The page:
Poems for Billy Strayhorn (IV)

The technical side of this piece began when I read a songwriting book that suggested opening a set of lyrics with the word “And” (which, as we were all taught in elementary school, is NOT an acceptable way to begin a sentence.) So, just starting my poem with this word was a purposeful act of defiance in a grammatical sense, not even taking into consideration the subject of the piece which evolved into its own defiant statement. I have witnessed this violent story in many forms over my lifetime. It is never the same, yet it is always the same. These words were inspired by the melody and they flowed out of my pen and onto the page in a stream-of-consciousness way. They surprised me. Listen to Lament for an Orchid by Billy Strayhorn  – The Dutch Jazz Orchestra This song is also known as Absinthe – click this link to hear Duke Ellington And Again ©2009 Laurie Early And again, he apologizes, as he begs her, please, to give him one more chance. So, she bends, and …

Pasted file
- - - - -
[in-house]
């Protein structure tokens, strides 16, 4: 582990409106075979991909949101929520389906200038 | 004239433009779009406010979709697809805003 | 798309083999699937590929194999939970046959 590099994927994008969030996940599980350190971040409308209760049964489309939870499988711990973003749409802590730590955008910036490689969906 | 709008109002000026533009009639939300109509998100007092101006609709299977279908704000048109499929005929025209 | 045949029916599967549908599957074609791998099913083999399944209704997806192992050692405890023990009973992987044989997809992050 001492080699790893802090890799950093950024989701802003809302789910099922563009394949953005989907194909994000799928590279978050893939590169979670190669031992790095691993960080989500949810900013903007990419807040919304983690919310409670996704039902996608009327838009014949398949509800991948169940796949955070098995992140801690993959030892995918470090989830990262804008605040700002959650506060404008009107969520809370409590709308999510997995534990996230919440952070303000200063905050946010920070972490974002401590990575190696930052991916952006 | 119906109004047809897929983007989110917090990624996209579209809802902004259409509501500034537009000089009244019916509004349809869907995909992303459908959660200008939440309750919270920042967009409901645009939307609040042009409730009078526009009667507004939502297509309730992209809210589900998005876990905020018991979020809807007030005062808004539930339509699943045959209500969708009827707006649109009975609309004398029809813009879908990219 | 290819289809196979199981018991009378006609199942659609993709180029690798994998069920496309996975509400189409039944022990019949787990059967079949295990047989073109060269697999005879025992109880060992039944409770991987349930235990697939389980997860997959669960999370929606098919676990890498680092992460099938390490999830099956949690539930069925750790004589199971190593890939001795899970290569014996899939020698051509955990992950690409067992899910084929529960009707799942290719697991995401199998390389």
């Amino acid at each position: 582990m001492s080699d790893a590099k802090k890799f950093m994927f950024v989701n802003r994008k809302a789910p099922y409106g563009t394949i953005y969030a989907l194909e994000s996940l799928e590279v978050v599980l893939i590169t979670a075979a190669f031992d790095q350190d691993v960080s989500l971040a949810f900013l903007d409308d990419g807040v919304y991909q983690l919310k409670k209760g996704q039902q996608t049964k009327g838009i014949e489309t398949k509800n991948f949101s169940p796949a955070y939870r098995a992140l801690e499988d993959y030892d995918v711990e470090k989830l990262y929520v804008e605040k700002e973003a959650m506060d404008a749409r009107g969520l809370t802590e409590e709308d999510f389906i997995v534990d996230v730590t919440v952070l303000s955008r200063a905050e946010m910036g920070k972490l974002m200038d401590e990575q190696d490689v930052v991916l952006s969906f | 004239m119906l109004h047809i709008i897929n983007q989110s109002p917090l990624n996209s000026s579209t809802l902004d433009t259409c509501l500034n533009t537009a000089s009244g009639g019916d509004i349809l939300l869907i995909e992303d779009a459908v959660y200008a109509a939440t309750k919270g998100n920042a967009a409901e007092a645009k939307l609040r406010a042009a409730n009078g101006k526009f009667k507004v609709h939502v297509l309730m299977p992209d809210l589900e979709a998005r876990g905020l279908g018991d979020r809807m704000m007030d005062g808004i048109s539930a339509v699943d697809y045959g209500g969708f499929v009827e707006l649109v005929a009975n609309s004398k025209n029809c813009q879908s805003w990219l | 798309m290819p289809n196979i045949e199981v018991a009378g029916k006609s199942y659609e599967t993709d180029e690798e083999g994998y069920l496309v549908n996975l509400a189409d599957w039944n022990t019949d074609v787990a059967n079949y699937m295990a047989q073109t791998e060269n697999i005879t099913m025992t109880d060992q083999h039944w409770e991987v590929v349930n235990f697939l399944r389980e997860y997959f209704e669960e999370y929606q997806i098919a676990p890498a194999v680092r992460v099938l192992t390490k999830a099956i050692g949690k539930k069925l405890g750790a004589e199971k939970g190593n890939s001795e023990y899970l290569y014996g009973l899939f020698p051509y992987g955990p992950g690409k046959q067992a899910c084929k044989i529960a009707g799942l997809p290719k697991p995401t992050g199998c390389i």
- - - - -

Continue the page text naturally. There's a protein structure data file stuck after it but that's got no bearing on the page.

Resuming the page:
A Burgundy Twilight

I feel a major shift in my life, starting today, October 1, 2017. Without going into details, a nine-year cycle ended yesterday for me. Yes, yesterday I learned many things: revelations about people I know, observations about how love is expressed (or denied), thoughts about how I am (or am not) respected, and a new confidence about my ability to keep going through extreme periods of grief, stress, and rejection. I sometimes see flashes of my future, I know certain things are coming, and I try not to judge them as good or bad. This ability is sometimes very reassuring as it gives me hope. But, there are times I am frustrated when I know something unpleasant is heading towards me and there is nothing I can do about it. And, sometimes, I am just plain WRONG and my “prediction” turns out to be just a negative fantasy. A small case in point, my lyrics for Barry Harris’ fantastic tune “Burgundy”. I wrote them the week following a class where we scatted syllables along with …